Pedagogical Knowledge and the Changing Nature of the Teaching Profession

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Highly qualified and competent teachers are fundamental for equitable and effective education systems. Teachers today are facing higher and more complex expectations to  help students reach their full potential and become valuable members of 21st century society. The nature and variety of these demands imply that teachers, more than ever before, must be professionals who make decisions based on a robust and updated knowledge base.

This publication presents research and ideas from multiple perspectives on pedagogical knowledge - the knowledge of teaching and learning - and the changing nature of the teaching profession. It provides a modern account of teachers’ professional competence, and how this relates to student learning. The report looks at knowledge dynamics in the teaching profession and investigates how teachers’ knowledge can be measured. It provides precious insights into 21st century demands on teacher knowledge.

This volume also offers a conceptual base for a future empirical study on teachers’ knowledge. It will be a useful resource for those interested in understanding the different factors underlying high quality teaching through examining and outlining the complexity of the teaching profession. In particular, this publication will be of interest to teacher educators, educational leaders, policy makers and the research community.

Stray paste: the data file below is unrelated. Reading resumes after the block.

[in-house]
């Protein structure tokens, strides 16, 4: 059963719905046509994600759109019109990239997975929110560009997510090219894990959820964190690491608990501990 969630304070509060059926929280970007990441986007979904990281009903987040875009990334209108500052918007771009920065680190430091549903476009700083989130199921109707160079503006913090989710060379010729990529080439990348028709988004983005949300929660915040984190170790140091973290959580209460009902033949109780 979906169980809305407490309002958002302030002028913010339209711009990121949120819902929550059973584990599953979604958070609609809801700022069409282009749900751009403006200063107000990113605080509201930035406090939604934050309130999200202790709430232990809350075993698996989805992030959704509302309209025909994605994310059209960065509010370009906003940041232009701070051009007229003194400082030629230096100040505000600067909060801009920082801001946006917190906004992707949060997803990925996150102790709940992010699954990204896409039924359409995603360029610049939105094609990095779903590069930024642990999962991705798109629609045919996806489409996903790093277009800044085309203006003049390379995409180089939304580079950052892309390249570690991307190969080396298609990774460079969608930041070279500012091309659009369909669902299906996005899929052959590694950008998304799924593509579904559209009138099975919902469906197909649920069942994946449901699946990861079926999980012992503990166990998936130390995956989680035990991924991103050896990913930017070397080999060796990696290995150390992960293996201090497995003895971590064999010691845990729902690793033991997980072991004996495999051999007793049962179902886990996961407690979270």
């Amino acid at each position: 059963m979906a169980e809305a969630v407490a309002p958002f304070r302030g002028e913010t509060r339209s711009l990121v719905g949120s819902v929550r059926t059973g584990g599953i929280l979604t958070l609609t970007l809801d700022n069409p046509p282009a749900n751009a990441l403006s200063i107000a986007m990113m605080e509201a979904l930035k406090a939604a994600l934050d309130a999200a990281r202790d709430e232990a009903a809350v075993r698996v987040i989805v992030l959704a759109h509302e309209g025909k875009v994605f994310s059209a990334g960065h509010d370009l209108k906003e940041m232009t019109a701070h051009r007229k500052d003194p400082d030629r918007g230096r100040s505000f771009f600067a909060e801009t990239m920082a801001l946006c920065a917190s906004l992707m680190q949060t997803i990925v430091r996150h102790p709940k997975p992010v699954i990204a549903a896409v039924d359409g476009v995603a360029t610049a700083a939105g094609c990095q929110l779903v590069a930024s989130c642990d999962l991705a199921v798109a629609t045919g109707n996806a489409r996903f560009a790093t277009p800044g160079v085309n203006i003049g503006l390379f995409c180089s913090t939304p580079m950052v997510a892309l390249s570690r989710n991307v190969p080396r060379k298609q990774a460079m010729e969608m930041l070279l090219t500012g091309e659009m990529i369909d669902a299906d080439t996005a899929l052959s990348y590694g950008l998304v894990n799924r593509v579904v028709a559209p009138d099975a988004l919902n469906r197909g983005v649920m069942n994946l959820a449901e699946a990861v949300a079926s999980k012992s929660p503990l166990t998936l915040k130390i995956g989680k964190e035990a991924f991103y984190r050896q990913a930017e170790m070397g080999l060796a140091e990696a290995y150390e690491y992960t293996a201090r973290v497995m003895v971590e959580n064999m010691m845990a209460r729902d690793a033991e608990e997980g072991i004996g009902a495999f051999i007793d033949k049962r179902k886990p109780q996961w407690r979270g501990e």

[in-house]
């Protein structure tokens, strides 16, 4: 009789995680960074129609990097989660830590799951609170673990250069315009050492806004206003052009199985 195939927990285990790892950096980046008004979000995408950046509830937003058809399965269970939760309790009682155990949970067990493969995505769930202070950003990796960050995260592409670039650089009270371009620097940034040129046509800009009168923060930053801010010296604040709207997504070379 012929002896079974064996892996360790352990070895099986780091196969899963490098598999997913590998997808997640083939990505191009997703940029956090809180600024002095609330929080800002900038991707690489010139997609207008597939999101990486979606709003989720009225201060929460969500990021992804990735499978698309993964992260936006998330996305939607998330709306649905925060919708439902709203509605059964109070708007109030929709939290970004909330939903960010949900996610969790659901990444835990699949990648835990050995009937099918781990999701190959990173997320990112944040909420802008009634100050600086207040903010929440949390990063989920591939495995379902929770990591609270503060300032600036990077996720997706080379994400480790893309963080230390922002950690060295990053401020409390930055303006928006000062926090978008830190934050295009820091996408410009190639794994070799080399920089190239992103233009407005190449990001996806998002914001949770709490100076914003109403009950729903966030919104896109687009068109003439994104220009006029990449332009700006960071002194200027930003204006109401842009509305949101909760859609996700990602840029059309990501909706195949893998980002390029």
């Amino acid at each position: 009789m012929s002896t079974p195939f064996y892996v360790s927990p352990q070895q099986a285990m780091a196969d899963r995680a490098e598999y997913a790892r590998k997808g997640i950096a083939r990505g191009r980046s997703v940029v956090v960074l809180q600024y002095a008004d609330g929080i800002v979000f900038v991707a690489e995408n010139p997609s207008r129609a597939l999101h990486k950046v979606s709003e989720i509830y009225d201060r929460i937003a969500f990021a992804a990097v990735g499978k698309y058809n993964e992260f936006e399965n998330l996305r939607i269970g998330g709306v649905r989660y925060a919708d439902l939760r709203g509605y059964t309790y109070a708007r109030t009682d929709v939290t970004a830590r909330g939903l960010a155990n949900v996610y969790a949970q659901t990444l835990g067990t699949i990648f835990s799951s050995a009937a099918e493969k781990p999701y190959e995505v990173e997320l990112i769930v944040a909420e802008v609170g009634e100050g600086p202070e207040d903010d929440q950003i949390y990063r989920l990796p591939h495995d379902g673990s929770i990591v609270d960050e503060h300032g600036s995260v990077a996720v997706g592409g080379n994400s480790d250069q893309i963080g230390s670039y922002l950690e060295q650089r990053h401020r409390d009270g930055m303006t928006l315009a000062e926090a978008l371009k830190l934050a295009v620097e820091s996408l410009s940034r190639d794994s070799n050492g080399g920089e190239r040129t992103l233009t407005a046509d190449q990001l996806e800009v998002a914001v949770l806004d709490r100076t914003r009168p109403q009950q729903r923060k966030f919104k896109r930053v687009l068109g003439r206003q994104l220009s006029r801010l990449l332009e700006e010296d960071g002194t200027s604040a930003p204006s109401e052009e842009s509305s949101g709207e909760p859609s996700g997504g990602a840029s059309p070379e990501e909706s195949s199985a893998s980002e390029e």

Teacher motivation, responsibility, pedagogical knowledge and professionalism: a new era for research

Centre for Educational Research and Innovation

The key objective of this chapter is to provide an overview of current research on teacher motivation and its relevance to the instructional process and to teachers’ professional competence. The chapter begins with a brief review of different approaches to the conceptualisation of teachers’ professional competence, with a special focus on high-leverage teaching practices and dimensions of teaching quality. Next, the chapter focuses on teacher motivation as an element of teachers’ professional competence and describes different theory-driven conceptualisations of teacher motivation, including perspectives grounded in socio-cognitive theory, expectancy-value theory, self-determination theory, achievement goal theory and research on teacher responsibility. The chapter concludes with a discussion of open questions, methodological and theoretical challenges for teacher motivation research, as well as directions for future research.


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